I train a SVM classifier using 36 features. If I use all the features, the train accuracy is about 0.96, the test accuracy is about 0.77. Then I change the number of features. The train accuracy drops while the test accuracy remains the same. Even if I just use one feature, the test accuracy is still about 0.77. I use cross validation, but the result does not change. I can not figure it out. So how does it come about?

  • $\begingroup$ What's the ratio of positives in your dataset? (Is it 0.77, or 0.23?) $\endgroup$
    – Danica
    Apr 5, 2016 at 2:17
  • $\begingroup$ pages.cs.wisc.edu/~shavlik/roc.pdf $\endgroup$
    – Sycorax
    Apr 5, 2016 at 2:22
  • $\begingroup$ @Dougal About 0.77. Is it because that I have an unbalanced training set? Meanwhile, the features are often sparse, it means that maybe many entries of the feature vector are just zero due to the unavailability of data. $\endgroup$
    – henrykuo
    Apr 5, 2016 at 2:30

1 Answer 1


It seems a bit suspicious that your constant accuracy number and the ratio of positives in your dataset are about the same, doesn't it?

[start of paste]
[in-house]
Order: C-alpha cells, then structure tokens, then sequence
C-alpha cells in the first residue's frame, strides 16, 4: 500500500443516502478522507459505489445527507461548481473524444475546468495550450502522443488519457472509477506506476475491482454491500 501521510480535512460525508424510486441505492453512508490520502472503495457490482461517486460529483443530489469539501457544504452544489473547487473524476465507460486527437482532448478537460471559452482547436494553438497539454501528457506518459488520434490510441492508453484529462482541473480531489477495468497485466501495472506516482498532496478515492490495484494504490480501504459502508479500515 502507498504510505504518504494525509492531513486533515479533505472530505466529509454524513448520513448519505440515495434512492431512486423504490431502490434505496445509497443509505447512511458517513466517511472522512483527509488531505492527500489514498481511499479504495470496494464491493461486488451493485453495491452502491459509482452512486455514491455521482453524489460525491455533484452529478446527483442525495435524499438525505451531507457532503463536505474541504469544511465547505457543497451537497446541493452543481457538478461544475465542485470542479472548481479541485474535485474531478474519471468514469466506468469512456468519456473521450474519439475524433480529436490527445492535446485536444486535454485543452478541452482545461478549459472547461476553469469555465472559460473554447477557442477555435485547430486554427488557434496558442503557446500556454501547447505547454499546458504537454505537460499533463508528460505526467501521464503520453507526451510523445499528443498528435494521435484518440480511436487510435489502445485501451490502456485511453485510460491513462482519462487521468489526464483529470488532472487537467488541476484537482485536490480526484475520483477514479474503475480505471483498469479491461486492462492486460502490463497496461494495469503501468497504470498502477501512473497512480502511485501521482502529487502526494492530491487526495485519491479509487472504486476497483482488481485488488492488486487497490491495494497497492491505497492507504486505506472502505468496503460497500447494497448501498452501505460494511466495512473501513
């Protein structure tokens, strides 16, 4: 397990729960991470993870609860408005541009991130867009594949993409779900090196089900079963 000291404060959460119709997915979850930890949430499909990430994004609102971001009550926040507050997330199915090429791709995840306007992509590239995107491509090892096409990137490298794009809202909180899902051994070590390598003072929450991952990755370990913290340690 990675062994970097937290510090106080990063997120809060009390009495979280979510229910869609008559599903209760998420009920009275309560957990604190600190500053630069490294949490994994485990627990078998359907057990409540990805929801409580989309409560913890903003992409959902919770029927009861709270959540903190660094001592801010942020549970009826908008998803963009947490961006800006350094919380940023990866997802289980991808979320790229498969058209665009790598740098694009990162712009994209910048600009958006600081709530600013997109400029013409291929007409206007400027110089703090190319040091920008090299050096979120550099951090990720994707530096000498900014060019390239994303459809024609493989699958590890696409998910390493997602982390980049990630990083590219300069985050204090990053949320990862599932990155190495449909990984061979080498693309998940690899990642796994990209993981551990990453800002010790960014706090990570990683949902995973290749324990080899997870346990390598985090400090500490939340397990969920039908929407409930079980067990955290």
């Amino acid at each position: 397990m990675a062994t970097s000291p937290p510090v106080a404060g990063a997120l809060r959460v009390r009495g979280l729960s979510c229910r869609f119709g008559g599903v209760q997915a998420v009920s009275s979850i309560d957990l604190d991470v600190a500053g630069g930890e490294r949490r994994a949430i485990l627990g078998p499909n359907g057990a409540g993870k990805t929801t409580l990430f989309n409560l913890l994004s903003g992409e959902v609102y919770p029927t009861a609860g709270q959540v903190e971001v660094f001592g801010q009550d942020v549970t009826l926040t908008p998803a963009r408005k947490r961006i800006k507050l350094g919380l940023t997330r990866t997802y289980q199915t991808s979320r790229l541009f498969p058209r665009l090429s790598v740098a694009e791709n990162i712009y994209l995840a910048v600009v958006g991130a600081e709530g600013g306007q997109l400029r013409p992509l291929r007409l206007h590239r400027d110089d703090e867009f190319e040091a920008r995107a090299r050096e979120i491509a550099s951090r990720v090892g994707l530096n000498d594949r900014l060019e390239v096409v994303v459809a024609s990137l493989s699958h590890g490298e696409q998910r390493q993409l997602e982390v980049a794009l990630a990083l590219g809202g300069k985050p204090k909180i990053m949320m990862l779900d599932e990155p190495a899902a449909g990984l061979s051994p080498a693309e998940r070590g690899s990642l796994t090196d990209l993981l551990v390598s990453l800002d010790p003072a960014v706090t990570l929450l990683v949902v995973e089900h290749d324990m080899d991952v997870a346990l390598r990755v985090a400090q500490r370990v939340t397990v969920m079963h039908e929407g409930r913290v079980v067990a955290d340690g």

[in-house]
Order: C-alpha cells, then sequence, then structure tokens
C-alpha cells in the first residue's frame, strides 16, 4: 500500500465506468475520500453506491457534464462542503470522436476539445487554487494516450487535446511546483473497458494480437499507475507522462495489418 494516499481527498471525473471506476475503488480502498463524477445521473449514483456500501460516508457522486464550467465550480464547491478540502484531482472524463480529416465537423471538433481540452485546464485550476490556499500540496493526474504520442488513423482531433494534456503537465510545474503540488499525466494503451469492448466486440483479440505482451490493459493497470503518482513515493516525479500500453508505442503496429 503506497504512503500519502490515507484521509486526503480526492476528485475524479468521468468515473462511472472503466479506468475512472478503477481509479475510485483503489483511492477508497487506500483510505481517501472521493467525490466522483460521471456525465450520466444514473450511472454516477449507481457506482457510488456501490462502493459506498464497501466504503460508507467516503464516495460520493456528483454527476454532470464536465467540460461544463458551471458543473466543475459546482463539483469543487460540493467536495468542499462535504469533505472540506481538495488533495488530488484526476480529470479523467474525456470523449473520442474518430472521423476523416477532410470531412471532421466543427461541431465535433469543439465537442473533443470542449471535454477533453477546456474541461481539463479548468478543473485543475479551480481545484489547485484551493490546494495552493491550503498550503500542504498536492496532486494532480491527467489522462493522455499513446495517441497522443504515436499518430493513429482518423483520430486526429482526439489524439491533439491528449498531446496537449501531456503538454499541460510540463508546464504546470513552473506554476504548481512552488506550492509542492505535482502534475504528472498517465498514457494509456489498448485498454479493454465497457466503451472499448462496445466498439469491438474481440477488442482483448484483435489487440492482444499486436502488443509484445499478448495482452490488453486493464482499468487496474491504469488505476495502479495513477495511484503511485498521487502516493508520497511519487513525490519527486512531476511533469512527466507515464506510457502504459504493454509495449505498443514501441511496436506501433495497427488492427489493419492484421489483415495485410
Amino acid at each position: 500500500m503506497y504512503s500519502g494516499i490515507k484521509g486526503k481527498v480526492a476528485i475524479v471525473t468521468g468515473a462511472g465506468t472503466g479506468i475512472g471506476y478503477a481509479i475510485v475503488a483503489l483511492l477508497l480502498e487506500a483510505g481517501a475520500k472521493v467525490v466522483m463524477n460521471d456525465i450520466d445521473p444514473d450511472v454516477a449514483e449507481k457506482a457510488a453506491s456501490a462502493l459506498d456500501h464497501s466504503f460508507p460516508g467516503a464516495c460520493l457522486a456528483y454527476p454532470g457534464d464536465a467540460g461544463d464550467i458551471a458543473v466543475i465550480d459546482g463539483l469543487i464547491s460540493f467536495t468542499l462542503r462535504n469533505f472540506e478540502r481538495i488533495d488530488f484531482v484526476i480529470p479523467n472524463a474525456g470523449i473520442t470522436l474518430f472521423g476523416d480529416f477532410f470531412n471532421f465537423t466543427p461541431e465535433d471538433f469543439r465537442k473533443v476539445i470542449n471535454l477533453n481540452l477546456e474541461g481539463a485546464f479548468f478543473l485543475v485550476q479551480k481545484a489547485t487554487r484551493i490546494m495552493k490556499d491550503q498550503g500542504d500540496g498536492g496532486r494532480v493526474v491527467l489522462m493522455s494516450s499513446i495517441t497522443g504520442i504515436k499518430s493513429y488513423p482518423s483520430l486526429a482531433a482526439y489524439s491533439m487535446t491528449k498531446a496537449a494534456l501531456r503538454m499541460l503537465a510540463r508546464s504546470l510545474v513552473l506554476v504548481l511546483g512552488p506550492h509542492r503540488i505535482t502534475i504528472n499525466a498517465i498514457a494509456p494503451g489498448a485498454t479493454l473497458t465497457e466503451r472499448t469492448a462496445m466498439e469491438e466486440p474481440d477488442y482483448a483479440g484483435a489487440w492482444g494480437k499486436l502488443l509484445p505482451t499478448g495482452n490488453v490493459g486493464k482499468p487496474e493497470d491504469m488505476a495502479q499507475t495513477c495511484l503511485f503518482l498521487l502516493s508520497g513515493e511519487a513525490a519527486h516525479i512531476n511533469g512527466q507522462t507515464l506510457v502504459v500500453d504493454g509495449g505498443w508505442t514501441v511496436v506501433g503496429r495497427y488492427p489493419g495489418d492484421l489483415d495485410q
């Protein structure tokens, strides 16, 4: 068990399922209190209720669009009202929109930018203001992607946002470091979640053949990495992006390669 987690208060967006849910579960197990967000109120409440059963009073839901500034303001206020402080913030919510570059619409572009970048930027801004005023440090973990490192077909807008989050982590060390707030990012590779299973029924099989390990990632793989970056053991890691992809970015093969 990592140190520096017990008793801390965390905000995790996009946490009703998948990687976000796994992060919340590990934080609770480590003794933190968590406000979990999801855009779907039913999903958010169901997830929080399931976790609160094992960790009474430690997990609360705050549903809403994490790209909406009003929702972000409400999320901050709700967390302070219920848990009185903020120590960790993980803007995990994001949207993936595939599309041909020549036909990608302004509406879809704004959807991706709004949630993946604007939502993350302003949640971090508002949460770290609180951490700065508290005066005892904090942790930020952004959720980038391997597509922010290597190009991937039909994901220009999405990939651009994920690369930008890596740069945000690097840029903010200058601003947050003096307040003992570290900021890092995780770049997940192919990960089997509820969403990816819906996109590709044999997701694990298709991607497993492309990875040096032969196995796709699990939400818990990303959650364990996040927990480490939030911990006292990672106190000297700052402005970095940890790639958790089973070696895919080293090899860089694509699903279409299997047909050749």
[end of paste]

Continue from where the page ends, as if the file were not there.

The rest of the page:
It seems that your model is always predicting a positive label on the test set, though in some cases it's predicting negative on the train set.

Some possible remedies:

  • Try other hyperparameters. This sounds in particular like maybe your RBF kernel bandwidth is too small, if you're using that. Maybe try different kernels altogether.

  • Weight your training instances, so that the model cares more about getting the negatives right than it does about positives. Do this only if that's what you actually care about....

  • Maybe your features just aren't any good. Try getting better ones if you can, or perhaps weighting them differently or otherwise transforming them.


Your Answer

By clicking “Post Your Answer”, you agree to our terms of service, privacy policy and cookie policy

Not the answer you're looking for? Browse other questions tagged or ask your own question.